New York Insurance Coverage Law Update - December 2021

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New York Court of Appeals Holds That Disgorgement Payment Under SEC Settlement Not Excluded As A Penalty Imposed By Law

The Securities and Exchange Commission (SEC) alleged that Bear Stearns facilitated late trading and deceptive market timing practices by its customers in connection with the purchase and sale of mutual fund shares.  Bear Sterns sought coverage from its insurers for part of its settlement with the SEC under policies providing coverage for “loss” that Bear Sterns became liable to pay in connection with any governmental investigation into violations of laws or regulations. The policies defined “loss” as including certain types of damages, but not “fines or penalties imposed by law.”  Bear Sterns argued that $140 million of its settlement payment for “disgorgement” (which was to be deposited into a “Fair Fund” to compensate mutual fund investors allegedly harmed by the trading practices) was derived from estimates of client gain and investor harm and, therefore, was not an uncovered “penalty imposed by law”.  The New York Court of Appeals agreed, reasoning that a reasonable insured purchasing a policy covering losses for wrongful acts would have understood the term “penalty” to refer to “non-compensatory, purely punitive monetary sanctions.”  The Court of Appeals concluded that the insurers failed to establish that the payment falls within the policies’ exclusion for “penalties imposed by law” and that the lower court erred in granting summary judgment to the insurers on that basis. [J.P. Morgan Sec. Inc. v. Vigilant Ins. Co., 2021 N.Y. LEXIS 2519 (N.Y. Nov. 23, 2021).]

First Department Holds That Tenant’s Insurer Owes Additional Insured Coverage To Landlord Where Claimant Fell Through Cellar Door Used By Tenant

The claimant fell through an outside cellar door when he was delivering bread to the tenant’s restaurant at its leased premises.  The claimant sued the landlord, which was insured by Seneca Insurance Company. Seneca sought additional insured coverage for the landlord under the tenant’s policy with New York Marine and General Insurance Company, which covered bodily injury “arising out of the ownership, maintenance or use of that part of the premises leased to” the tenant.  The Appellate Division, First Department, affirmed the lower court’s decision finding that New York Marine had a primary duty to defend and to indemnify the landlord. The court held that contrary to New York Marine’s contention, the outside staircase that was used by the tenant for access in and out of its space was, by implication, part of the leased premises.  In addition, the court found that the accident necessarily arose out of the tenant’s “use” of the leased premises because the claimant was traversing the cellar door to deliver items for the tenant’s business when the accident occurred.  [71 Lafayette Ave. LLC v. New York Mar. and Gen. Ins. Co., 199 A.D.3d 603 (1st Dep’t Nov. 30, 2021).]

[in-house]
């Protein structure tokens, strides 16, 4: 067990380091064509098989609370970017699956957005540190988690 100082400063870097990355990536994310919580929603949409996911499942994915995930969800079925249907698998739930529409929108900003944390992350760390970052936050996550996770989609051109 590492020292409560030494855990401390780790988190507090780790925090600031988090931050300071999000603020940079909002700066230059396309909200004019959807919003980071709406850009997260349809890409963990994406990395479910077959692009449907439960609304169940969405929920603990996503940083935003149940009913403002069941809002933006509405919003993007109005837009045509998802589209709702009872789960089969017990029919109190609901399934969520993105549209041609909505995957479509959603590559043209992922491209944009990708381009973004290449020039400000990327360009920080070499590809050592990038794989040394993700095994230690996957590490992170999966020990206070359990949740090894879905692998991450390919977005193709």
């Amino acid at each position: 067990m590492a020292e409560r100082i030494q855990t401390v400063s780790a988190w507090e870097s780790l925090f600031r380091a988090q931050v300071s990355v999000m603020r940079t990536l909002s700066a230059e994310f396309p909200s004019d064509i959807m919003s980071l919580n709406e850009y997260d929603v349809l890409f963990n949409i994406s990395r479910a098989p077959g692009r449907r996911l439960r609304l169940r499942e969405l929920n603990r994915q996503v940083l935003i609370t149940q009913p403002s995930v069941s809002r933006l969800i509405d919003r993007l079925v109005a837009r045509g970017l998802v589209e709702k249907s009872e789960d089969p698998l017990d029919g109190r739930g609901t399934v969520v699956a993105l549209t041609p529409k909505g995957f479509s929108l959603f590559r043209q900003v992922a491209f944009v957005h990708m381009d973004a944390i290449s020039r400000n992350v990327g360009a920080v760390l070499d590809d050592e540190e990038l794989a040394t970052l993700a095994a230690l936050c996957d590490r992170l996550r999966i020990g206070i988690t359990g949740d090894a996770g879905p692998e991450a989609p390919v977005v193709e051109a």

Fourth Department Holds That Maintenance Company’s Removal Of Items From Home And Placement Into Dumpster Not “Theft” Under Homeowner’s Insurance Policy

The insured defaulted on his mortgage, vacated his home, and filed for bankruptcy. Geddes Federal Savings and Loan hired a maintenance company to inspect, secure and maintain the property, and it cleared out the house and placed items in a dumpster on the front lawn.  The insured sought coverage under his homeowners policy with Liberty Mutual, which disclaimed coverage on the ground that the loss was not a theft (a covered peril).  On appeal, the Appellate Division, Fourth Department, agreed with the insurer that “‘the average policyholder of ordinary intelligence’ would not think that the maintenance company’s employees committed theft by removing items from plaintiff’s house and placing them in garbage dumpsters on the front lawn.”  However, the court found a triable issue of fact for trial as to whether “some unknown person or persons entered the residence before it was cleaned out by the maintenance company and stole the items that plaintiff claims were missing.” [Purisk v. Liberty Mut. Ins. Grp. Inc., 2021 N.Y. App. Div. LEXIS 6332 (4th Dep’t Nov. 12, 2021).]

DISCLAIMER: Because of the generality of this update, the information provided herein may not be applicable in all situations and should not be acted upon without specific legal advice based on particular situations.

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